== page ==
I stood there in the dark parking lot, light rain falling, tears streaming down my cheeks–and I wondered; where do I go now?
I had just finally mustered up enough courage to attend my first city-wide Christian young adult’s event. These had been the highlight of my month on more than one occasion. Young people, ages 18-30ish all gathered in one place to celebrate Jesus, be encouraged and then enjoy some fun and food afterward.
The reason it had been so long since I had attended was simple. I used to be part of the volunteer leaders that put it together. I would help bake cookies, set up, clean up and host. I would wait by the front door for people to arrive and help them to feel welcome and cared for. This time, I snuck in late with a friend. I hoped that no one would notice me and try to make small talk. I had gone from the joyful welcoming committee to hiding in anxious worry.
As the music played, I found some friends and sang my heart out. I thought, this isn’t so bad Cheryl. Why did you wait so long? You’ve just been letting your fear hold you back. These people love you, they get you, they don’t judge you.
Then it was time for the message.
Let me say that it’s never okay to preach something as “orthodox” at a non-denominational gathering. That night, that’s exactly what happened. The speaker discussed identity. Where I agree that our identity comes from God alone, I don’t agree that people who are LGBTQ chose to be so. I don’t agree that we ascribed that label to ourself. I don’t agree that it’s not part of us.
After hearing a message that labels me as deceived and unwelcome, whether that was the intent or not, I left after the last song. I was hurt. Many people had encouraged me to come. To hear the speaker say that one cannot have their identity in Christ if they claim to be “Christian and Bisexual” while looking right at me –it was just too much.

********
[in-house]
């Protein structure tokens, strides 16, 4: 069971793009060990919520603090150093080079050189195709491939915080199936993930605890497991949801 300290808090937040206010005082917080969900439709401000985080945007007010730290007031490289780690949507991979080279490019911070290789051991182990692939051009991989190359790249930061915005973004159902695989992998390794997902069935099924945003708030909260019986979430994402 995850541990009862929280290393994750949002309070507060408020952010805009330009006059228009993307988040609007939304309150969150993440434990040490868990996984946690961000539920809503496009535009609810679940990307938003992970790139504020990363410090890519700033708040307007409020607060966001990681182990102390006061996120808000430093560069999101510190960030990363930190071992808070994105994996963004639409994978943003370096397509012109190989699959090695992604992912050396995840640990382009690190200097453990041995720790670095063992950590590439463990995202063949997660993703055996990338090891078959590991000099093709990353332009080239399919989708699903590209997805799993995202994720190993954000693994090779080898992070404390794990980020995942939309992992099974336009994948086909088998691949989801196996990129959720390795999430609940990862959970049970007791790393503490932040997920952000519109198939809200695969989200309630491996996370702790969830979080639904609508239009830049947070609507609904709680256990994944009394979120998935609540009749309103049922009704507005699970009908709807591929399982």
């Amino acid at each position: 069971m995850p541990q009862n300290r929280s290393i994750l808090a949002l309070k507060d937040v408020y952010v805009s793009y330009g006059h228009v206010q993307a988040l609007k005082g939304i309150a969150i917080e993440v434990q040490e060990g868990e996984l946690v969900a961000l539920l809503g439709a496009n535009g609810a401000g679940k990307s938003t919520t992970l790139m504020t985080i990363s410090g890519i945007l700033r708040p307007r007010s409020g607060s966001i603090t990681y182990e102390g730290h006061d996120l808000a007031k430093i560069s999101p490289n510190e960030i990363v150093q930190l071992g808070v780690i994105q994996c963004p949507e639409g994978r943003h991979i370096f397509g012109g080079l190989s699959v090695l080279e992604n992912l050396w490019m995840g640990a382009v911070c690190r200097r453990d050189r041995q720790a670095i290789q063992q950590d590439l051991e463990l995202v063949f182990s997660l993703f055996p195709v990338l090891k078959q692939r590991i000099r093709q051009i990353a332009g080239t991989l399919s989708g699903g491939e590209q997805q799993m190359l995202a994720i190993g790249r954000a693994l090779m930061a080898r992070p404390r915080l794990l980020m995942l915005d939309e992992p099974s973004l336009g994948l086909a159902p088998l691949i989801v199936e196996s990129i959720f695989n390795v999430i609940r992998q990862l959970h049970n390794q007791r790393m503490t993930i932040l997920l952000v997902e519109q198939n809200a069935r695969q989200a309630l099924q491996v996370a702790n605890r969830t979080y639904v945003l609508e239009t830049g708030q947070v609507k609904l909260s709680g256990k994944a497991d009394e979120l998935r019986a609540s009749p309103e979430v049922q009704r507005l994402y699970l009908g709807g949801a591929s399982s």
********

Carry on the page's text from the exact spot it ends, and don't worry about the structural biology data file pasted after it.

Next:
I love Jesus. I love him a lot. He saved my life more than once. I know the Bible well. I know that God made me fearfully and wonderfully and that no amount of praying takes away any part of me–not my like for music, not my writing ability, not my green eyes, not my brown hair. It doesn’t take away my gender, my blood type, my allergies or my sexuality. I am made in God’s image as I am. I am broken and messy and feeling out-of-place.
I long to worship and serve alongside my friends. I cannot, because I am preached against. How on Earth are my brothers and sisters in Christ supposed to treat my like a friend when messages like that one teach them I am a project? a problem to be solved?
No one noticed me run out. To be fair, I don’t think that many people noticed me come in. Before getting out the door, I called a friend to come get me. He could hear the tears in my voice and picked me up. This is support. Support is sitting with you in the struggle. Support is not telling you that you’re doing it wrong. It’s compassion and empathy and being present. I hung up and walked nervously while the tears started to roll.
Crying in that parking lot, I couldn’t handle the nervous energy. I was reeling and scarred to my core. The past eight months of holding my head high and pushing through the loneliness of being the token queer Christian had gotten to me. Unable to be alone, I called a good friend of mine to hear a voice that cared. I called him crying, I don’t even remember all that I said. The one thing that remains in my mind is “Where am I supposed to go now? Where can I go to worship with friends?”
He assured me that I am right, and that he agrees with me. That it’s not a sin to be different. For the first time in over a year, I felt validated. I felt heard and I felt a little less alone.
After four days of solid tears, I am taking steps to make a safe place so that no one has to feel the way that I felt. Sitting in the pew that night, I hugged a girl with a similar situation as myself. It made me wonder how many young people in that room weren’t heterosexual and now feel like God doesn’t want them?
He’s here, he wants you. Sorry for those of us who are setting up camp on the wrong mountains.